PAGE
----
“Airstream Artistry” captures the best work of the Two O’Clock Lab Band

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Under the direction of Jim Riggs, the Two O’Clock Lab Band plays its best work on “Airstream Artistry.” The three-disc set gives listeners a wide selection of jazz favorites to choose from. The three recordings have been culled from 40 selections across 10 CDs that the band recorded while Riggs was at the helm.

Riggs taught saxophone for 35 years at the University of North Texas. His former students have gone on to win prestigious music awards, teach at top-ranked universities, and to perform in elite U.S. military bands. Further, under Riggs’ leadership, the University of North Texas Two O’Clock Band received DownBeat magazine’s Annual Student Music Awards in 1994, 1997, 2001, 2006 and 2008.

Jim Riggs and the Two O’Clock Lab Band

From the very language used to describe the University of North Texas’ “Lab Bands,” the insular nature of the groups is clear. The full title of the Two O’Clock Lab Band recording is “Airstream Artistry: Jim Riggs’ Best of the Two.” Taken at face value, it would seem that there were two of something, and these songs are the best of them. But of what exactly? In this case, “Two” refers to the Two O’Clock Lab Band, not to be confused with the One O’Clock Lab Band, which, according to information about the groups, is what the Two O’Clock Members could be promoted to.

Riggs’ somewhat cryptic words of wisdom and musical direction resonate with his colleagues still. Phrases such as “dart your air,” “more point on the bass sound,” and “listen to the cymbal taps” represent the kind of instruction Riggs would give students.

The liner notes book for “Airstream Artistry” is full of not only lineup descriptions of the band, but also accolades from Riggs’ colleagues in higher education and professional playing gigs. There is one person whose words about the band stand out, famed trumpeter Buddy Childers. He likens his excitement of hearing the Two O’Clock Lab Band to the feeling he had while watching the battle of the bands between the Woody Herman band and the Charlie Barnet band. The event took place in 1949. “That was the last time I recall hearing anything as exciting as I heard tonight,” Childers states.

The accolades alone are enough to prompt new listeners to want to hear what the band has to offer the world of jazz.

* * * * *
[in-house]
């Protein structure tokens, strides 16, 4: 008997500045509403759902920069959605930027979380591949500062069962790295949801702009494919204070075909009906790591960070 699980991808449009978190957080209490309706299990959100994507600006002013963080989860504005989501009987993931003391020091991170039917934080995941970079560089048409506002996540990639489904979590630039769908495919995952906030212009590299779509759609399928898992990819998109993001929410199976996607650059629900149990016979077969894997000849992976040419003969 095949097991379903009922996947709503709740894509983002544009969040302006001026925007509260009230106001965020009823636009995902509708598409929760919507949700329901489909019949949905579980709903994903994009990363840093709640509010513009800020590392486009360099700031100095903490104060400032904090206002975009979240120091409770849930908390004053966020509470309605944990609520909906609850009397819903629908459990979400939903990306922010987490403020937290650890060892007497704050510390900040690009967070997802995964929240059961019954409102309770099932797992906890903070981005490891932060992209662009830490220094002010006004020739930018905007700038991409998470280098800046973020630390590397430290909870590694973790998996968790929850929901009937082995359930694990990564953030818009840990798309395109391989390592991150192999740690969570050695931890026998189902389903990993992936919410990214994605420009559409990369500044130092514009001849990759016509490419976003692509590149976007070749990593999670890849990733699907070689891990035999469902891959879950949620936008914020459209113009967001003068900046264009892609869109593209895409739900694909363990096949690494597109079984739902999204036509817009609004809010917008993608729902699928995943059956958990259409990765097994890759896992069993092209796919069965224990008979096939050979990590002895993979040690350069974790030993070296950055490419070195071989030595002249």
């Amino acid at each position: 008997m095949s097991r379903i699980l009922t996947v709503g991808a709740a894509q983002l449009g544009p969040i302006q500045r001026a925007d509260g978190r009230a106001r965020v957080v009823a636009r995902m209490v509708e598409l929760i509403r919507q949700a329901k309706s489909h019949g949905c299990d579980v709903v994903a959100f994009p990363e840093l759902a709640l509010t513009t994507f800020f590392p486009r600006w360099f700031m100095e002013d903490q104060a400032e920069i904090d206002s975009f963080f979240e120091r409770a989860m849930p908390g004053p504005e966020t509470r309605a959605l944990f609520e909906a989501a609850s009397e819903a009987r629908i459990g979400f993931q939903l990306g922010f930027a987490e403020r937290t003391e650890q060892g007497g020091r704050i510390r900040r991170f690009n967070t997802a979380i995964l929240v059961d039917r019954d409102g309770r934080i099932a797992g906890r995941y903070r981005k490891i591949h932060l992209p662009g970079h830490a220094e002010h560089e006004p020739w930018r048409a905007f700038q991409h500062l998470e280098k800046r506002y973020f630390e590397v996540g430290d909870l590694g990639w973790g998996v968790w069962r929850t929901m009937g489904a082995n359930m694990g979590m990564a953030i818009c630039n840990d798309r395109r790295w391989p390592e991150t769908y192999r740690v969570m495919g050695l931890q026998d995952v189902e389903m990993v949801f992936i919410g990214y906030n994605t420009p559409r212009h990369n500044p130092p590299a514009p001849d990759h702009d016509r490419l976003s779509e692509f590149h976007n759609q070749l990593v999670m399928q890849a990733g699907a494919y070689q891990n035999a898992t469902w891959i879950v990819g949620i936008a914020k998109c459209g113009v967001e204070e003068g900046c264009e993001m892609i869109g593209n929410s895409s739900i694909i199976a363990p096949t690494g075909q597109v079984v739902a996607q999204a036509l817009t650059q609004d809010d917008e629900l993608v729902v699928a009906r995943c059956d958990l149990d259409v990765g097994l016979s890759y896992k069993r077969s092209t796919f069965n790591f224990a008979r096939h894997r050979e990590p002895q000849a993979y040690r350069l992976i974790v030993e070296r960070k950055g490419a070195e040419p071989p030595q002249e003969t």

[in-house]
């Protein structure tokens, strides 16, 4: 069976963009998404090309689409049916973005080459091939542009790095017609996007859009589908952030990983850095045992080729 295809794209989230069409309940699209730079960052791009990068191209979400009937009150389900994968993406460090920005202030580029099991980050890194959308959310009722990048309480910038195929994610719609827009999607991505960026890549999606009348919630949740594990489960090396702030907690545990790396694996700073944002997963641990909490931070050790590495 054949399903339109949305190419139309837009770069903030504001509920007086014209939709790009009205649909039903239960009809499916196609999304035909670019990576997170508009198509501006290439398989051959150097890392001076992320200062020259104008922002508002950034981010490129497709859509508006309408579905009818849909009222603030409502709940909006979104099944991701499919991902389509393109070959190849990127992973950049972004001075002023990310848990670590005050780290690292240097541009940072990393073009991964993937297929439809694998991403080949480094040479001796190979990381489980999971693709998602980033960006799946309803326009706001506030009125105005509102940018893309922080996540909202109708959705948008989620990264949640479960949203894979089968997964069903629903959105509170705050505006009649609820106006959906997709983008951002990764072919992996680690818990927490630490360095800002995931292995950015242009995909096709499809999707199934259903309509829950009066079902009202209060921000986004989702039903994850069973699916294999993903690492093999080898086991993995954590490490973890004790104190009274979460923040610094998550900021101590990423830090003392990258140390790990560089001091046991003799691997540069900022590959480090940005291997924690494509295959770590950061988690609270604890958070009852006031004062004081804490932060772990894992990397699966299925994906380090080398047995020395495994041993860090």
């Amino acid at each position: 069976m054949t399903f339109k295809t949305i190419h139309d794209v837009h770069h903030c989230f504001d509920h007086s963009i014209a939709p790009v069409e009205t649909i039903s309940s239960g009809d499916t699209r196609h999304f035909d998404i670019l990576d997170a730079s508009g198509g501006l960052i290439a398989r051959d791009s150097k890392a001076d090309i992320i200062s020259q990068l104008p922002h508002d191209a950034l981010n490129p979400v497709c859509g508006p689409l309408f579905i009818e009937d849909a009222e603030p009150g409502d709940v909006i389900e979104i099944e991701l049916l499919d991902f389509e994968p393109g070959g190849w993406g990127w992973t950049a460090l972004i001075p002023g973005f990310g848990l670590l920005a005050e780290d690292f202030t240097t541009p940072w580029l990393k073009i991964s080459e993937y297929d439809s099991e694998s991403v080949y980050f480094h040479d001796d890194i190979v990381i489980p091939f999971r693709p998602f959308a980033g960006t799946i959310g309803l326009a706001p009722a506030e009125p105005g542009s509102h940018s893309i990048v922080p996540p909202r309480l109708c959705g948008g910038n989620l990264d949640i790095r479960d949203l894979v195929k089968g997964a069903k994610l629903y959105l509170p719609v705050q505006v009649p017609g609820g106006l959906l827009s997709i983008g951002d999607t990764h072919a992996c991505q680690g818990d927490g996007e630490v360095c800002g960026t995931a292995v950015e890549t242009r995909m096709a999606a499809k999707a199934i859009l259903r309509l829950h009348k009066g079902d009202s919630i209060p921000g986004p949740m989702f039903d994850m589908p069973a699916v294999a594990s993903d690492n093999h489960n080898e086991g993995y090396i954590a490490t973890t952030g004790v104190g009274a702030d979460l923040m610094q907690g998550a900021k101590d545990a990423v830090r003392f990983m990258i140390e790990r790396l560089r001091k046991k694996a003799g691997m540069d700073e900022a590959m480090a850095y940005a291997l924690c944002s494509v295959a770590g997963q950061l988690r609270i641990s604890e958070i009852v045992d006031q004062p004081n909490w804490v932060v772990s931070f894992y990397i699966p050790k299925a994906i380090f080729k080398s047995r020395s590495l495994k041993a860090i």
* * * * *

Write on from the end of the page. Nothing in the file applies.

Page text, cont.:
Soundscape: “Airstream Artistry: Jim Riggs’ Best of the Two”

While it is impossible to cover three discs worth of music in the space allotted, it should be noted that “Airstream Artistry…” lives up to the kind words it has received. For those who like a non-linear listening experience, starting with disc two might be ideal.

“Booze Brothers”

The song begins with an almost staccato display of horns. It is soon interrupted with other sections of the soundscape. Horns of various sort sound as if they are weaving in and out of each other’s way. The piano motif breaks up longer sections that have been dominated by brass. The upright bass manages to standout even though sonically it is almost in the background. Every instrument however, seems to be in its correct place. There is more than enough virtuoso playing to showcase various instruments.

“Concerto in F”

“Concerto in F” serves as a nice contrast to the swinging atmosphere of “Booze Brothers.” The soundscape is quieter. Piano and upright bass dominate. A slower rhythm evokes a kind of moodiness that is found in the best jazz that inspires introspection. This change of pace is important to hear from a band that is effective with the showier aspects of jazz. Horns return late in the song, but the pretty piano lines capture listeners’ attention.

Even though Two O’Clock Lab Band is a “college” group, it is by no means amateurish. The traditions of jazz are kept alive, and the interpretations are crisp and fresh. This a fun and lively collection of jazz that marks an important milestone for the University of North Texas jazz department.

 

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